Twin Cities homes aren't as overvalued as other metro areas
The Twin Cities housing market is one of the least "overvalued" major metropolitan areas in the country, according to a recent analysis.
What's happening: Buyers in the Twin Cities are paying about 19% more for a home than what they should have expected considering past trend lines, according to researchers at Florida Atlantic University and Florida International University.
- That ranks 76th out of the 100 largest metro areas in the U.S.
Zoom out: 15 metro areas have housing markets overpriced by more than 50%. The top three include Boise, Idaho; Austin, Texas; and Ogden, Utah.
How it works: Researchers ranked the most overvalued housing markets of America’s 100 largest metros by determining the premiums buyers are paying. The larger the premium, the more overpriced a market is. The researchers’ data dates back to 1996 and covers single-family homes, townhomes, condominiums and co-ops.
The intrigue: Rising interest rates have increased the inventory of homes on the market and slowed sales, but have not yet reduced the median sales price in the Twin Cities — it reached a record $375,000 in May, according to the Minneapolis Area Association of Realtors.
- “Recent buyers in many of these cities may have to endure stagnant or falling home values while the market settles – and that’s not what they want to hear if they had planned to resell anytime soon," said Ken H. Johnson, an economist in FAU’s College of Business.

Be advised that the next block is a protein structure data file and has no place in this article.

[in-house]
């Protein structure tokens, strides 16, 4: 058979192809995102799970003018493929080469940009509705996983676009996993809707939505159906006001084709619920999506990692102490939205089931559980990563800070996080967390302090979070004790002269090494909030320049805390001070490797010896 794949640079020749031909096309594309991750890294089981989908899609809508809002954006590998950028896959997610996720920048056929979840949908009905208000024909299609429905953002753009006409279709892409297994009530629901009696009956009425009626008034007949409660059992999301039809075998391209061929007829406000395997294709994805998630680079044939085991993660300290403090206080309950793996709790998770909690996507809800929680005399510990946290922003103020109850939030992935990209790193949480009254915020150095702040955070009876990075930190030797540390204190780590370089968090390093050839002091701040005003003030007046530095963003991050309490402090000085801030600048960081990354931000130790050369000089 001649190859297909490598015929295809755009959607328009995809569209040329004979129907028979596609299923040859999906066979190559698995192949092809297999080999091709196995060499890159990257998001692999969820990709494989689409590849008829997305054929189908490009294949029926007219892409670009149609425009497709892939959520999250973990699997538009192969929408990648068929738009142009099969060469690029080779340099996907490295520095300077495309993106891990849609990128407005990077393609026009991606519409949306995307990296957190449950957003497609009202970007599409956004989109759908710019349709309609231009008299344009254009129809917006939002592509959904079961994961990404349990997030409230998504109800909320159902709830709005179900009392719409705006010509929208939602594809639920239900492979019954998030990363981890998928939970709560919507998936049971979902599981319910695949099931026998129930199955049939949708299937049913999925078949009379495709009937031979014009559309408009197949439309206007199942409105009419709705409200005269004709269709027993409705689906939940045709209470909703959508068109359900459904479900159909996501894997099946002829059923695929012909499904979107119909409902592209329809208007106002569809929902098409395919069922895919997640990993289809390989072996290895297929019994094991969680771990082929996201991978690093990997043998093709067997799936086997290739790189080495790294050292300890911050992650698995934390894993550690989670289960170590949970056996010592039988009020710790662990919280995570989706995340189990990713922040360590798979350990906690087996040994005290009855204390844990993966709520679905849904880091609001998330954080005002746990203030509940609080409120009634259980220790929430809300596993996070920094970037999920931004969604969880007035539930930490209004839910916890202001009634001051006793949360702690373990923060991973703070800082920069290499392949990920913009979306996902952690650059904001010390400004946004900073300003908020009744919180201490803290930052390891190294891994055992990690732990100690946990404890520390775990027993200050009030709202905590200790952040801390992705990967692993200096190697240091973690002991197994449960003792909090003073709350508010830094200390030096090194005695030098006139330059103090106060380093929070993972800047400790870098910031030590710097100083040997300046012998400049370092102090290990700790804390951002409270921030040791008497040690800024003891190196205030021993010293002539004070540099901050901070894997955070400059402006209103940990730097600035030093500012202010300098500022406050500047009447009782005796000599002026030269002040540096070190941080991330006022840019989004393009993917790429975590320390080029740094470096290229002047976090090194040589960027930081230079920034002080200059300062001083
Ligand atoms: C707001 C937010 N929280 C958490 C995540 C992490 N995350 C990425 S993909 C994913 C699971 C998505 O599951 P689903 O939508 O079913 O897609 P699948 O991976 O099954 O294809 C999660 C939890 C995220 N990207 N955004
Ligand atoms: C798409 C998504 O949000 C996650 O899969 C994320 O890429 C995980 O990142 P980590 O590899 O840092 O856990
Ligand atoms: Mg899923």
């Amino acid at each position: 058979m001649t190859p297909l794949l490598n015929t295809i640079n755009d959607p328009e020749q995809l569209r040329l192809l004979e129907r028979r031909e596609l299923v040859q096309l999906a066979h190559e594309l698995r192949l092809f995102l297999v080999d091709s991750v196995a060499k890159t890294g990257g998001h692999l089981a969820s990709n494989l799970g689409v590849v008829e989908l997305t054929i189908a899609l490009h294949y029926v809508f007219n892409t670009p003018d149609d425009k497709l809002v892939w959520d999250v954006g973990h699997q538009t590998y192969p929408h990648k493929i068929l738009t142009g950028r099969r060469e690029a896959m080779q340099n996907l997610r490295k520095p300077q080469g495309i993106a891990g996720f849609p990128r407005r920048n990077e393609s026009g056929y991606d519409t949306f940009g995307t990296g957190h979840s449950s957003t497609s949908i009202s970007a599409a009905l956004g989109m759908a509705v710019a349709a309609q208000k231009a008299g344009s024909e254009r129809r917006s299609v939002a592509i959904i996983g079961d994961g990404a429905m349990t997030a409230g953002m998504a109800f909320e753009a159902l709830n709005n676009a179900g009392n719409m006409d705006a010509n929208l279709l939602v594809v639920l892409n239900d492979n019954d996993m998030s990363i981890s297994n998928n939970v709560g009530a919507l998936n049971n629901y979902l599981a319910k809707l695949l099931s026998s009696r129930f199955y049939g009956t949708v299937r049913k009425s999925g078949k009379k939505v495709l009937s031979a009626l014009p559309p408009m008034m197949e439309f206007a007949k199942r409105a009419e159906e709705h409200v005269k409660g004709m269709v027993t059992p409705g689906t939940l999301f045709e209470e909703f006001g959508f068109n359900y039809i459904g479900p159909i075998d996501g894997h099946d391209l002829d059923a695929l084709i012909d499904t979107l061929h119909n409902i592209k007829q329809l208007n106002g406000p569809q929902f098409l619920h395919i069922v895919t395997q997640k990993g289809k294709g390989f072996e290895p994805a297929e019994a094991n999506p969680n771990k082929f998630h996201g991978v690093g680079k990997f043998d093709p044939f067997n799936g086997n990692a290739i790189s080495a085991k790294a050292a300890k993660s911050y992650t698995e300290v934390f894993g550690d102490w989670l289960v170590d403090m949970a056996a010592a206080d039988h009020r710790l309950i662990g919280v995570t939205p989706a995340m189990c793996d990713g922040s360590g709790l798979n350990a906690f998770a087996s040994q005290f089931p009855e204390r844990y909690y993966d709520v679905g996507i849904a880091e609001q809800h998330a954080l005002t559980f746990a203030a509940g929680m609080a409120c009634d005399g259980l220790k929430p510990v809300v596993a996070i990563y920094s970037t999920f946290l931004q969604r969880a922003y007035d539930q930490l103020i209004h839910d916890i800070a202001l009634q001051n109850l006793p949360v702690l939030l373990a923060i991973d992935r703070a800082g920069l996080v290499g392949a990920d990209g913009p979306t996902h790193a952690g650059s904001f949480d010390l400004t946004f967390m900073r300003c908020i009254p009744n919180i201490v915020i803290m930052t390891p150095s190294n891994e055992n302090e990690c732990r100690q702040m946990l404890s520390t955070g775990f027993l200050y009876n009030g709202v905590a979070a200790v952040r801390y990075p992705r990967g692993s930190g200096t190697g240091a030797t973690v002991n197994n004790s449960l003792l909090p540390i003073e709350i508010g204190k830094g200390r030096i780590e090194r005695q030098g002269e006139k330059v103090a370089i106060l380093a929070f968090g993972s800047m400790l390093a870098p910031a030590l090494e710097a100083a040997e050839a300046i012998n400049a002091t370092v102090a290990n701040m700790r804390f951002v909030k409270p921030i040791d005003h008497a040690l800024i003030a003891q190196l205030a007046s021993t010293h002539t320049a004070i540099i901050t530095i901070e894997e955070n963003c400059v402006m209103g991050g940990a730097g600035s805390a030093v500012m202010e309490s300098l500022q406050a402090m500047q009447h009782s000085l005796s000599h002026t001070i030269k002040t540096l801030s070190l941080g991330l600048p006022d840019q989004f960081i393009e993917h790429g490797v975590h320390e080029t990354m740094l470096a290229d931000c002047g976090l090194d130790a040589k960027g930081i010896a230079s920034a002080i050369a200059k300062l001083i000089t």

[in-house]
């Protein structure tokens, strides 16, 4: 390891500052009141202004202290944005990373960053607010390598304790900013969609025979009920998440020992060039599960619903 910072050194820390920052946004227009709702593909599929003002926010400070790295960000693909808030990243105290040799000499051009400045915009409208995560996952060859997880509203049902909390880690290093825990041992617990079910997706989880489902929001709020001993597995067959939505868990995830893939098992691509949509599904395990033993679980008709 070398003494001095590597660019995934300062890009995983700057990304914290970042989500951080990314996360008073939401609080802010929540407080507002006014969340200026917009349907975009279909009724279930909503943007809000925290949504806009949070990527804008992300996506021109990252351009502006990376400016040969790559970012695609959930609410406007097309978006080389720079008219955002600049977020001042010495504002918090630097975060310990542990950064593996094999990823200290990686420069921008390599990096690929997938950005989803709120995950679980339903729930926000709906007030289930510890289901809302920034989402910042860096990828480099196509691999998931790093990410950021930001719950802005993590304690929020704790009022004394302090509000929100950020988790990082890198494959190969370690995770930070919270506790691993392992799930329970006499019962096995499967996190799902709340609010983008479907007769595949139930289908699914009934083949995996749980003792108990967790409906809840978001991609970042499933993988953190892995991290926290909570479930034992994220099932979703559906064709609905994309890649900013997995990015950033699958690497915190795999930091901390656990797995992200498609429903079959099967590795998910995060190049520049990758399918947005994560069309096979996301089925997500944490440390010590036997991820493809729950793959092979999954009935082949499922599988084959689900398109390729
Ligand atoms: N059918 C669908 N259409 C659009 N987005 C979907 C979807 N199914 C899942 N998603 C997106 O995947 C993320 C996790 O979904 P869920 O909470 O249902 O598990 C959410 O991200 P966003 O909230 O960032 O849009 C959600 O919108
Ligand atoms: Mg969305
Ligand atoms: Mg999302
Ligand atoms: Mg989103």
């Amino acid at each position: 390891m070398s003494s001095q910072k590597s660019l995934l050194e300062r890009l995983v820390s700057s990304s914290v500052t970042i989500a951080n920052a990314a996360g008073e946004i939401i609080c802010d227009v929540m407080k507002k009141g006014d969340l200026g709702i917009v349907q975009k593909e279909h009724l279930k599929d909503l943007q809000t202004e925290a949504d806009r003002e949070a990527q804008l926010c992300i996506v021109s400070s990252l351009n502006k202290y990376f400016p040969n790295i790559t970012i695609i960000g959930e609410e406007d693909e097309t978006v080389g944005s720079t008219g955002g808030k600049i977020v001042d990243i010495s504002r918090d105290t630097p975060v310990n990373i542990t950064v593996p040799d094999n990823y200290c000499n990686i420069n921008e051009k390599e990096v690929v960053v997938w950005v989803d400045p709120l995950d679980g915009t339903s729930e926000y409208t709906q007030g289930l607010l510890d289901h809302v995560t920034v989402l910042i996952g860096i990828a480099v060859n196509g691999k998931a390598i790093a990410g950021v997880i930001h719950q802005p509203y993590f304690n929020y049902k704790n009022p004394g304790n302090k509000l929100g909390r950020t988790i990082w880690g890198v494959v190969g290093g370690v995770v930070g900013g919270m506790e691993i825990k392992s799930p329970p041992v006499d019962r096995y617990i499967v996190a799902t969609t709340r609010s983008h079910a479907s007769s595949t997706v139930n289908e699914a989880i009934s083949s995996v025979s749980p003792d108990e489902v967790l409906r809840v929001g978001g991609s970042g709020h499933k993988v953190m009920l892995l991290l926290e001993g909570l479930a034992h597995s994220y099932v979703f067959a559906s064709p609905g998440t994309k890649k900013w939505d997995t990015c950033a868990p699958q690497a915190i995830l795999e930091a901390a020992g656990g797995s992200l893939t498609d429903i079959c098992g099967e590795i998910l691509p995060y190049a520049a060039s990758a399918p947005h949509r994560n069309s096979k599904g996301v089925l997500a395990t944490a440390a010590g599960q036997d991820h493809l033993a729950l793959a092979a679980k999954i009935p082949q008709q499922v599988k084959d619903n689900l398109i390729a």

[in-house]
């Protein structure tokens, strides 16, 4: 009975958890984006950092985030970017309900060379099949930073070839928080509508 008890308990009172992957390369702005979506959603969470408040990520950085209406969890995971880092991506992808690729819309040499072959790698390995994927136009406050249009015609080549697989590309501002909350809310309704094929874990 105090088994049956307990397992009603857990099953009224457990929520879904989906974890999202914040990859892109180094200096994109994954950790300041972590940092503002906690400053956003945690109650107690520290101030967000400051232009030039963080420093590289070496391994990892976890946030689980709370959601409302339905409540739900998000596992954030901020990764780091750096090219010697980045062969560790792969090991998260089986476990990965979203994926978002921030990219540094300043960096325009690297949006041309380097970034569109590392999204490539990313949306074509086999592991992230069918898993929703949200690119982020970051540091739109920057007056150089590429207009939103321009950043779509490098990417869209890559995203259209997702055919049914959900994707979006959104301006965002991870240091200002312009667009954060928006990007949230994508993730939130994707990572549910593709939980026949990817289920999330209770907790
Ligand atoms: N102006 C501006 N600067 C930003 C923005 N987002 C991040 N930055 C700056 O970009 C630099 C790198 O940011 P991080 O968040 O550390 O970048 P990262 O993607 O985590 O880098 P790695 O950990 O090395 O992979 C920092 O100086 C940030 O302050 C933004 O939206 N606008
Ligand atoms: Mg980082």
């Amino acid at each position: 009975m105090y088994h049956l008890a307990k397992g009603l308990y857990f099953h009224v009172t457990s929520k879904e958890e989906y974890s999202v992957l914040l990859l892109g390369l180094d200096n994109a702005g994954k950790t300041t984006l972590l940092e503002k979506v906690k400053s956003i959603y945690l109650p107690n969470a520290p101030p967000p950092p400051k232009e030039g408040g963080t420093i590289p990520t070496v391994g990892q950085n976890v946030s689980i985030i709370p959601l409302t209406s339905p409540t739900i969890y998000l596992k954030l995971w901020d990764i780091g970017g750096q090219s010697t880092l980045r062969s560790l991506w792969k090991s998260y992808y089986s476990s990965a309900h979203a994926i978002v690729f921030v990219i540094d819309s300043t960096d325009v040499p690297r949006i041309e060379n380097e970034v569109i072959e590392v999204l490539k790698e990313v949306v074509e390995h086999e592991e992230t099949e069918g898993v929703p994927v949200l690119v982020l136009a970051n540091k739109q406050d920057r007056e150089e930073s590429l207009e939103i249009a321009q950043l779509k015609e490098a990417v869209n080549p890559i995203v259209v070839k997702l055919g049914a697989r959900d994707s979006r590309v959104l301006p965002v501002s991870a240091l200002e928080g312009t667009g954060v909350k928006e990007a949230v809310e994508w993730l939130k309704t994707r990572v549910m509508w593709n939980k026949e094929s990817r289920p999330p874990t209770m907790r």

What they're saying: Recent home buyers may not feel the same pain locally because the Twin Cities has not historically been a boom-and-bust housing market, said Libby Starling, director of the community development and engagement department at the Federal Reserve Bank of Minneapolis.
Starling expects some buyers on the lower end of the market — like those buying their first home — could be priced out. But she doesn't see a big drop in prices coming.
- "I would anticipate the (median sales) number flattening out, maybe dropping a little bit. I see more stability than a significant drop in that value."
- "(We're not at) as much risk of a significant loss in home values," she added.
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